Creating a timeline through your questions is vital to work out a possible ingested dose.
Creating a timeline through your questions is vital to work out a possible ingested dose.

We frequently field telephone calls from owners concerned about their pet being intoxicated or having access to a toxic compound.

These are the list of questions I always ask owners:

What is your pet doing?

The main reason I ask this question first is to determine if the pet’s life is in danger. If the pet is seizing, collapsed, neurological, bleeding or having difficulty breathing then they need to come into practice immediately.

What led to the suspicion of toxic exposure?

This can help provide useful background information.

What is the product?

In some situations, owners can tell you accurately over the telephone what they think they have been exposed to.

Asking them to bring the packaging, and whatever is remaining of the toxin, with them can help determine a possible dose they have been exposed to.

When did this occur?

A timeline, and when they think the pet could have been exposed to the toxin, is critical as it can help put presenting clinical signs into perspective.

I always ask if they could have had prior exposure to the toxin. An example where this may be important is with rodenticides.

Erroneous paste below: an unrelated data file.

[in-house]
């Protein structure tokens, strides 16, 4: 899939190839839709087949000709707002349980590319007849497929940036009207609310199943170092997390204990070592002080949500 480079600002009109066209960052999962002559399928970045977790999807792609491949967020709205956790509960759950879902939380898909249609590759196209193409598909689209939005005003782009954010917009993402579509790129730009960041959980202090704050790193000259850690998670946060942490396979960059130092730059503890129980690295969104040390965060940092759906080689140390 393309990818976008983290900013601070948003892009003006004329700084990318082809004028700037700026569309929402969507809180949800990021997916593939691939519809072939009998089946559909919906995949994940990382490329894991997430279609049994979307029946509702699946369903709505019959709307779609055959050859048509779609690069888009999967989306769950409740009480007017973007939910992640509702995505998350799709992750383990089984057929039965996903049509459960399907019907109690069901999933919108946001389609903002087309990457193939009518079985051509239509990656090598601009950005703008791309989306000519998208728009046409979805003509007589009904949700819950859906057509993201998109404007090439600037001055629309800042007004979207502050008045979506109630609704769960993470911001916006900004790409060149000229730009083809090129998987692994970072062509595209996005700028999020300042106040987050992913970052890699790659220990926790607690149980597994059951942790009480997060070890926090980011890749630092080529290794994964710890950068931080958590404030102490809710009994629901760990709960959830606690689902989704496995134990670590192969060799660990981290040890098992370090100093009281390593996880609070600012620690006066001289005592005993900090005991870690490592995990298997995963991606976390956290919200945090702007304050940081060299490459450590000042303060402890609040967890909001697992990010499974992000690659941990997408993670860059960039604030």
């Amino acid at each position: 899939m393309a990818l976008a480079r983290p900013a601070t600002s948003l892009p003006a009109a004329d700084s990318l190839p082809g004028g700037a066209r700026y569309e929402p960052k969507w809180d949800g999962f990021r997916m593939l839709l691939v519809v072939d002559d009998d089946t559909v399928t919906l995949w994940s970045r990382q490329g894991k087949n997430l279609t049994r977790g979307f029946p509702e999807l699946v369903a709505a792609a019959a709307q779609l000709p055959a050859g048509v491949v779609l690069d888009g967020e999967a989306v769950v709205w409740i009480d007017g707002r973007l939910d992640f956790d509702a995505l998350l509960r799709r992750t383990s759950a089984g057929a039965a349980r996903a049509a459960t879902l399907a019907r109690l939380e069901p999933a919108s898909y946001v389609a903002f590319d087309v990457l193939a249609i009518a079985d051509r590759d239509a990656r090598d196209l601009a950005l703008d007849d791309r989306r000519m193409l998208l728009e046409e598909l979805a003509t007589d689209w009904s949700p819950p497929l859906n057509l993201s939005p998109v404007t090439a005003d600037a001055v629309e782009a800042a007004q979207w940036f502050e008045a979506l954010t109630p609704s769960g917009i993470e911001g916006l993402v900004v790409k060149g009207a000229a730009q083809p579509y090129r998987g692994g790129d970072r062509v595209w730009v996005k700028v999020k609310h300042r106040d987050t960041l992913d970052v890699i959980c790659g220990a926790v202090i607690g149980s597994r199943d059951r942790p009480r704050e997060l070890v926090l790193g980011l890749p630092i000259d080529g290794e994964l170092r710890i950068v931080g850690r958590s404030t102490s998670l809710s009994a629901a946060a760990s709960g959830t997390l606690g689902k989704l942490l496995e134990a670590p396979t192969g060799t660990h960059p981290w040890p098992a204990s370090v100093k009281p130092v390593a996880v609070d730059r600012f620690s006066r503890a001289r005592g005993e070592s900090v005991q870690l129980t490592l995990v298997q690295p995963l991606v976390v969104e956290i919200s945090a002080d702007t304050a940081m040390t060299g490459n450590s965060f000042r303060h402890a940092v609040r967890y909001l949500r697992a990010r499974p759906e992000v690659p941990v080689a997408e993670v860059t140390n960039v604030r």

What have you done in response to this?

Owners may have tried to address the situation themselves, using information gained from the internet.

Attempts to induce emesis can also make pets incredibly ill and result in neurological signs.

Have they passed faeces or vomitus with the toxin?

If the answer is yes, ask them to bring the pet into the practice. This can help identify the toxin; some baits are coloured and can easily be seen. These samples may even be able to be sent away for further testing.

Do you have any other pets that may have also had access to the toxin?

Other pets that may have had access will need to be seen in practice as well. A classic example is a multi-dog household where one pet is the scavenger. Owners may neglect to inform you their other pets may have been the culprits, but did not because they assumed it was the one with the history of being a scavenger.

Next week, we will cover the decontamination steps owners can carry out at home.

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